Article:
Forum for Science, Industry and Business

Sponsored by:     3M 
Search our Site:

 

Nanodomains Made Visible

30.04.2013
In dry conditions, certain areas of the plant cell membrane are subject to significant changes. For the first time, scientists have made these so-called nanodomains visible under the microscope, investigating how they changed.
Plants are generally firmly rooted in the ground so that they cannot just move to a different place when the conditions become too dry or uncomfortable in any other way. Therefore, they must be alert to environmental changes and react appropriately.

When the conditions are favorable, the root absorbs nutrients and life-sustaining water. Above the surface of the ground, the shoot adjusts to the current light conditions, performs photosynthesis and produces components for growth, development and reproduction.

Under stress, the plants switch over from this standard program to survival mode. For this purpose, they need the ability to sense stress factors – such as heat, drought or the presence of pathogens – and to take appropriate action. They are able to do this with the help of sensors, which are each connected to a specific network.

Interconnected platforms in the membranes

"According to current knowledge, the cell membranes contain numerous tiny platforms, where certain signaling proteins interact. To some extent, these platforms possess preset interconnections. Depending on the respective signal, they are then reconfigured," explains Dr. Ines Kreuzer, a plant biologist at the University of Würzburg. Because these membrane platforms are so tiny, they are also known as nanodomains.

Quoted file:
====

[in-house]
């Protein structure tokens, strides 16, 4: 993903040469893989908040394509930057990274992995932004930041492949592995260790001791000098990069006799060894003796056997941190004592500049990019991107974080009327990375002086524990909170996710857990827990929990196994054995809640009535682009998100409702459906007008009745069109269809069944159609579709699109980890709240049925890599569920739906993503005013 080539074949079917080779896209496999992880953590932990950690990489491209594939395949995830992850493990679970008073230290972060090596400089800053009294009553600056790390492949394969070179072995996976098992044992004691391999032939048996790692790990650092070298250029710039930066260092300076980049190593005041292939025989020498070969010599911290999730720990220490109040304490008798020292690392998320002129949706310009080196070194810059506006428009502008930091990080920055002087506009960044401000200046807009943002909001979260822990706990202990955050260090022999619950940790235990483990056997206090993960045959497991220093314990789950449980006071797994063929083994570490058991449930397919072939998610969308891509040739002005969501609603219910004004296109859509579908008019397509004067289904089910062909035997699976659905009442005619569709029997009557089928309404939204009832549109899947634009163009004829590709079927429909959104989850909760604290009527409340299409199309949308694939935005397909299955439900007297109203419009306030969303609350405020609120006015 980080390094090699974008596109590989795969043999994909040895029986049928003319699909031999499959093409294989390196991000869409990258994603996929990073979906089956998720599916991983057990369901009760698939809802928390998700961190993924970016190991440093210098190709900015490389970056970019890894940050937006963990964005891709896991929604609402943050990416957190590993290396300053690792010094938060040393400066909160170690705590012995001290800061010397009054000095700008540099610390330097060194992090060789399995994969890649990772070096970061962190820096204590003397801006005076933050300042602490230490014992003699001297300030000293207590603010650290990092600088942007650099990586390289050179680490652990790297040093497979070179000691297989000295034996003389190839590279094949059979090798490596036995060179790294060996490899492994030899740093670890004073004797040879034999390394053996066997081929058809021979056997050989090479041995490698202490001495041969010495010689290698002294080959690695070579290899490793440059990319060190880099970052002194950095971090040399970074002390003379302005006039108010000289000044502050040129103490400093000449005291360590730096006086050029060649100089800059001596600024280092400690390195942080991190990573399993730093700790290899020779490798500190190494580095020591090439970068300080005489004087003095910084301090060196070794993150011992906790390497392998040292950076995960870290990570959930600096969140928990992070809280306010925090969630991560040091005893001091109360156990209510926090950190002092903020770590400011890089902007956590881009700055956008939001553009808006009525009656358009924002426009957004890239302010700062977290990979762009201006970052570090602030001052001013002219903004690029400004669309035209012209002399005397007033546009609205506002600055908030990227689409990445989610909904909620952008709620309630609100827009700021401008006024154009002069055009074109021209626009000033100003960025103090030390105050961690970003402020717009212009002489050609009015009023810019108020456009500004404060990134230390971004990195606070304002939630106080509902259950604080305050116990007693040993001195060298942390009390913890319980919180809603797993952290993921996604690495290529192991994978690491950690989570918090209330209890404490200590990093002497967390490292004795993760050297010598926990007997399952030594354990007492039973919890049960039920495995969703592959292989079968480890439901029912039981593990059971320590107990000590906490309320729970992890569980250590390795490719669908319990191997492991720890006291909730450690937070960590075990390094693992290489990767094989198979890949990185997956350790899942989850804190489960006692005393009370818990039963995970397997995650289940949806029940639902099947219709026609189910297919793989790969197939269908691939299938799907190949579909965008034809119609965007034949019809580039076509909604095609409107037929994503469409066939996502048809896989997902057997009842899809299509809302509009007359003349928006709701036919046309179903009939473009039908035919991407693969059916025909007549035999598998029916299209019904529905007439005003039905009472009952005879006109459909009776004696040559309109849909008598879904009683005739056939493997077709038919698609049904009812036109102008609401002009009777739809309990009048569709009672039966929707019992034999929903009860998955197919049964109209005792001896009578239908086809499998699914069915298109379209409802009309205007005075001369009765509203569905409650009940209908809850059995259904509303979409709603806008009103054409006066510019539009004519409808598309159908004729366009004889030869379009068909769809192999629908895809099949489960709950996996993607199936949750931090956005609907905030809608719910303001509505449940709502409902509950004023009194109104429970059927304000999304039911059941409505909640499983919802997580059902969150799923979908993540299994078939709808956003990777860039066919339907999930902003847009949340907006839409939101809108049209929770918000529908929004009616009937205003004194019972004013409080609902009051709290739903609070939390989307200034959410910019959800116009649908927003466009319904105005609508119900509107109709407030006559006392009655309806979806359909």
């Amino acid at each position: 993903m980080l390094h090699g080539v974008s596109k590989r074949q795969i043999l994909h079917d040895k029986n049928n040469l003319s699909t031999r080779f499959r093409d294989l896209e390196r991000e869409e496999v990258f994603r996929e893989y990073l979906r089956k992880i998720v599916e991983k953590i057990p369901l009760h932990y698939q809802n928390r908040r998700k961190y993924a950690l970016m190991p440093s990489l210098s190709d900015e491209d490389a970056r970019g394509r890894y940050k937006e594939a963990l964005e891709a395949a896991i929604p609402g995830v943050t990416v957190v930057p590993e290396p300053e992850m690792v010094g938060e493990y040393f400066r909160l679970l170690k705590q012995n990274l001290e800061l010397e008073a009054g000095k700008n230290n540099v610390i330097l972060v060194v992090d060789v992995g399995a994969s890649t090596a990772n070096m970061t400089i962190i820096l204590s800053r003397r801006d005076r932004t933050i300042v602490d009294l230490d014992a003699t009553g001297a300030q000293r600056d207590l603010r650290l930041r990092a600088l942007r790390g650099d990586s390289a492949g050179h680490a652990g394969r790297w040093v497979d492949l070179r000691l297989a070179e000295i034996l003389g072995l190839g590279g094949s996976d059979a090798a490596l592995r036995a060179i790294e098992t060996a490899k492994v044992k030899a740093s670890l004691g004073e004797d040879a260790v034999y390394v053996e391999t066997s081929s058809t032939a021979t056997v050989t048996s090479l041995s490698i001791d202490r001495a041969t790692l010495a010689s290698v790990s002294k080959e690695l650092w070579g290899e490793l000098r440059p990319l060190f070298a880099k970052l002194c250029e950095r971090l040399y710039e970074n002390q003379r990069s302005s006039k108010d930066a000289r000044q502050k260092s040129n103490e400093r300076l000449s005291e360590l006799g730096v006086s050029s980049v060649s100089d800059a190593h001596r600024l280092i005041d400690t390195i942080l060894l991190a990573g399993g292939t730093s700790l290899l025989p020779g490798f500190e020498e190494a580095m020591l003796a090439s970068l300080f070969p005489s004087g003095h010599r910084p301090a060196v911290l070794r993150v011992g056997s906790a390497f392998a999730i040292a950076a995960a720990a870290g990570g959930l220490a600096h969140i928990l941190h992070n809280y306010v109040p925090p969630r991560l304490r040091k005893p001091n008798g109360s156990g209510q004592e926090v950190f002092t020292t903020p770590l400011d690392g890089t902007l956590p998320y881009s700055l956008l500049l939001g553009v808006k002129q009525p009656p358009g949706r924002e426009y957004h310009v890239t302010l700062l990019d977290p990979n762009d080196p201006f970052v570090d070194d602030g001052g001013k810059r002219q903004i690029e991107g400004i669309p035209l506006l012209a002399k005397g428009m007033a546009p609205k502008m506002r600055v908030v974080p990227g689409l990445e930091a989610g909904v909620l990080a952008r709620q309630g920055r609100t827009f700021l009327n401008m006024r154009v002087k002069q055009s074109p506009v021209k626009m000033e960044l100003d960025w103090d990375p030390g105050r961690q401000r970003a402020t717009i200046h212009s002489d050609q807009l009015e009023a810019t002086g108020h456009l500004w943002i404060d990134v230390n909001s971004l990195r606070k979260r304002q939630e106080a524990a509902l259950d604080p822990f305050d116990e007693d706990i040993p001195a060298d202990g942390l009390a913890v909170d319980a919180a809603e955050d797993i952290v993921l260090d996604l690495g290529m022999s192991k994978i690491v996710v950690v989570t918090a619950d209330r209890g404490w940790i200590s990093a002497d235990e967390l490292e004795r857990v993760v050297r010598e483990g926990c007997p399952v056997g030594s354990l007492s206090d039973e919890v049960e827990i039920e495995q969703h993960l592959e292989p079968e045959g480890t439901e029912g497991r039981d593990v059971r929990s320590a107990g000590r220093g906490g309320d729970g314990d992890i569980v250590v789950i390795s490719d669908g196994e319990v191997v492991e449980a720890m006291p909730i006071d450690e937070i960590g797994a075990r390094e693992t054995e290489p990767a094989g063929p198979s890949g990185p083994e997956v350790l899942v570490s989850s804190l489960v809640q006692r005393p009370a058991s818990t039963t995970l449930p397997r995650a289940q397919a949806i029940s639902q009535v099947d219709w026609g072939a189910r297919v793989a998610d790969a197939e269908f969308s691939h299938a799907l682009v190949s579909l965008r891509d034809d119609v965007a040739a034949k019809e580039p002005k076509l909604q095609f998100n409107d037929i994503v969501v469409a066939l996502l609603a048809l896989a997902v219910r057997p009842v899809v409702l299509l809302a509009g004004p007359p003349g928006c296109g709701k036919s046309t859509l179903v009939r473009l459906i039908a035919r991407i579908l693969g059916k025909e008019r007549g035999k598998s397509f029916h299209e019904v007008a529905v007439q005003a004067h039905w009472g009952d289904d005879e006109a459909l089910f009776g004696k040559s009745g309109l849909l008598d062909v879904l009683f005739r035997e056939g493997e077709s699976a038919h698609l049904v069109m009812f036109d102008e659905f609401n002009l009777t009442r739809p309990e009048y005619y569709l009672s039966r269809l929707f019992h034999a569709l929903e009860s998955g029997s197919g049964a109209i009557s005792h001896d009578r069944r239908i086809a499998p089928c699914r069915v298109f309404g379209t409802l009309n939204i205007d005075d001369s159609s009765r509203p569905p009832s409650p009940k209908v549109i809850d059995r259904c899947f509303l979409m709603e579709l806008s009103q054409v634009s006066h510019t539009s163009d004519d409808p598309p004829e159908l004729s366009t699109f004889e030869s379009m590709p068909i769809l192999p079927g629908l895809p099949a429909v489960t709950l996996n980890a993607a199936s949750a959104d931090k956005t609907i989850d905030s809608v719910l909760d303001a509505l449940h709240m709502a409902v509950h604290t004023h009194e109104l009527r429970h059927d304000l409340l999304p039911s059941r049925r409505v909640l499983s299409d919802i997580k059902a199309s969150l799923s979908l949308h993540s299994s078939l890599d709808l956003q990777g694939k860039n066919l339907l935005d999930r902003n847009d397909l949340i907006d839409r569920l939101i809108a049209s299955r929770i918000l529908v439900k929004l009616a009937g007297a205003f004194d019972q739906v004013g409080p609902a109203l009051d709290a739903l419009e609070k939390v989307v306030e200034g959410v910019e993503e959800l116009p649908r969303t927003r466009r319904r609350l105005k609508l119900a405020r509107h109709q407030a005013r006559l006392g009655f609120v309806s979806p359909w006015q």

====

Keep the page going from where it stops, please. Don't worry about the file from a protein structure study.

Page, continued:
Reconfiguration of the nanodomains observed

As reported in the journal PNAS, Kreuzer's study group showed for the first time that the components of the drought stress signaling pathway occupy such nanodomains. In cooperation with Professor Gregory Harms at Wilkes University in Pennsylvania (USA), they were also able to trace the change in the domain composition induced by the hormone abscisic acid (ABA) under the laser microscope.

The ABA hormone is used to communicate changes in the water status between different parts of the plant. In dry conditions, high ABA levels ensure that the plant reduces its loss of water to the minimum.

Several signaling proteins involved

The team of the young Würzburg researcher identified several signaling proteins in the nanodomains as main components of the ABA signaling pathway. Kreuzer: "We are talking about the ion channel SLAH3, which is activated by the protein kinase CPK21. This kinase is controlled by the protein phosphatase ABI1. As soon as the receptor recognizes the presence of the ABA hormone, it deactivates the phosphatase and sends out the kinase to activate the ion channel. The opening of the ion channel converts the 'water shortage' signal into a flow of ions – an electrical response, in other words."